FCC Gives Ligado's L-Band 5G Proposal the Thumbs Up

The US Federal Communications Commission has voiced its support for an application by Ligado Networks to use the L-band spectrum to create a wireless 5G network.

Ligado's proposed network will be created by repurposing a stretch of L-band spectrum used principally to connect smart devices and other IoT (internet of things) sensors. 

In a statement released April 16, FCC chairman Ajit Pai said: “After many years of consideration, it is time for the FCC to make a decision and bring this proceeding to a close. 

“We have compiled an extensive record, which confirms that it is in the public interest to grant Ligado’s application while imposing stringent conditions to prevent harmful interference.”

Ligado has been seeking to modify its FCC license since 2010 so that it can create a terrestrial communications network. The company currently operates one geostationary satellite named SkyTerra-1 that covers Hawaii and North America. 

In recent years, Ligado has amended its application to significantly reduce the power levels of its base stations from 32 dBW to 9.8 dBW (a reduction of 99.3%). Chairman Pai said Ligado has also committed to providing a significant (23 megahertz) guard-band using its own licensed spectrum to further separate its terrestrial base station transmissions from neighboring operations in the Radionavigation-Satellite Service allocation.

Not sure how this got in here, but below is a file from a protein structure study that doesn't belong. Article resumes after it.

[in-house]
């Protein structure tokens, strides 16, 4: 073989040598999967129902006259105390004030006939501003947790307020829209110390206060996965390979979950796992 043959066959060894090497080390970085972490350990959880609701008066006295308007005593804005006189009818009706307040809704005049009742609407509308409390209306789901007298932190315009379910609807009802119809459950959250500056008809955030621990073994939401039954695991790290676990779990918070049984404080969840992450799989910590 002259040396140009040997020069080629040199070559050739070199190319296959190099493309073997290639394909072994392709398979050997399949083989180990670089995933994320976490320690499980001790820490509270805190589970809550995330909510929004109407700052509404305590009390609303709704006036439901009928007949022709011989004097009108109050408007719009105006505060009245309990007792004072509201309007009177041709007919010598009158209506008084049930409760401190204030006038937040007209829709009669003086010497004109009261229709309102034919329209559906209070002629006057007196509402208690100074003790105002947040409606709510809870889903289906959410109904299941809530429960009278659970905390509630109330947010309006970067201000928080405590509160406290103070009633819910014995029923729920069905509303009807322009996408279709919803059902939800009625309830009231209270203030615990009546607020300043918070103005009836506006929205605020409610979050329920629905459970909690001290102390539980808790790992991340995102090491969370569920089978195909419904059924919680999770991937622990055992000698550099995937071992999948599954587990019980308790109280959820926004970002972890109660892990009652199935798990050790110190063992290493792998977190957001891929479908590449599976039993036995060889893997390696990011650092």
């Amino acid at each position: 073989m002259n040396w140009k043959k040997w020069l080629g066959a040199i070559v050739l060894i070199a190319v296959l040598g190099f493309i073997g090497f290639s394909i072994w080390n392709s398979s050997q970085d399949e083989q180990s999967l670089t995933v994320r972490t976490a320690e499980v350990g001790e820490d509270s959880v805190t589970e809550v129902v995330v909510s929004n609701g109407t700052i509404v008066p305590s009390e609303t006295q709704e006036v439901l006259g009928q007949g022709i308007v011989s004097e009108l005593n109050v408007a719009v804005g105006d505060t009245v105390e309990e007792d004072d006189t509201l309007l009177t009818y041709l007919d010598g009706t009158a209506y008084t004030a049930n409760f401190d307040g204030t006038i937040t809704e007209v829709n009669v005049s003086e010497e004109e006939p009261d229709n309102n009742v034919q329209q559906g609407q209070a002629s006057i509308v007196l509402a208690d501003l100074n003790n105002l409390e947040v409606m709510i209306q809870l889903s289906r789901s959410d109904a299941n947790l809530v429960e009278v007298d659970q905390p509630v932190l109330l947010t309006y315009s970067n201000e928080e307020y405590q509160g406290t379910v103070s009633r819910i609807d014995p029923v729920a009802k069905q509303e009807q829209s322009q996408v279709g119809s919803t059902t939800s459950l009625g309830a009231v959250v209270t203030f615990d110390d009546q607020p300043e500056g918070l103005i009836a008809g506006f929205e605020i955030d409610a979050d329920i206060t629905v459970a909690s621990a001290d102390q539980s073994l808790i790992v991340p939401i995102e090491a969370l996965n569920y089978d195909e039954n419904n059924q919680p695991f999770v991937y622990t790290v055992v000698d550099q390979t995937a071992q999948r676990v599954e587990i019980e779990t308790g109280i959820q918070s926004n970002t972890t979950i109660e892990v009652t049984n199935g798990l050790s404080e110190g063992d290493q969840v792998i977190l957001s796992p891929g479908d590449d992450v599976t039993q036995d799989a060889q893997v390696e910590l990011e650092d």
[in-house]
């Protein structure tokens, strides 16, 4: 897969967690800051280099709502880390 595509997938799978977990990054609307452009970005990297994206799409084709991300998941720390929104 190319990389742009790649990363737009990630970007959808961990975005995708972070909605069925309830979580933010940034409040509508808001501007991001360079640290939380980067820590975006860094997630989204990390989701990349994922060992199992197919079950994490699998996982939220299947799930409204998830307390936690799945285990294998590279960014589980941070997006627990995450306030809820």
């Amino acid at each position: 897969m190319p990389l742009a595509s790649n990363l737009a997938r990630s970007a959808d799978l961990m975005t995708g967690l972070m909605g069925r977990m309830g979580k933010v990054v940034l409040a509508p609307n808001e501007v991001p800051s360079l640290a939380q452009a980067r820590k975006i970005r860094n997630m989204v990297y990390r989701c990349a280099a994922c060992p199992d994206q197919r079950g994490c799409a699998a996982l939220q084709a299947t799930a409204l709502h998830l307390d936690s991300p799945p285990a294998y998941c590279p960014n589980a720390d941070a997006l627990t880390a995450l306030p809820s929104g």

"Ligado is now only seeking terrestrial use of the 1526–1536 MHz, 1627.5–1637.5 MHz, and 1646.5–1656.5 MHz bands," said Pai. "The Order is conditioned to reflect these technical requirements." 

Industry officials and leaders from congressional defense committees have expressed concern over Ligado's proposed network, which they fear will drown out GPS signals. 

Commercial satellite operator Iridium, which operates 66 satellites in low-earth orbit on an L-band network, has emerged as a staunch opponent of Ligado's L-band plan. In a statement published April 14, Iridium CEO Matt Desch denigrated the Ligado proposal, describing it as a "5G mirage" that could disrupt Iridium's crucial service to aviation and military customers. 

“A bunch of speculators want to make billions at the expense of our warfighters, supply chains and aircraft navigation systems,” said Desch. “The FCC must resist and deny this petition!”

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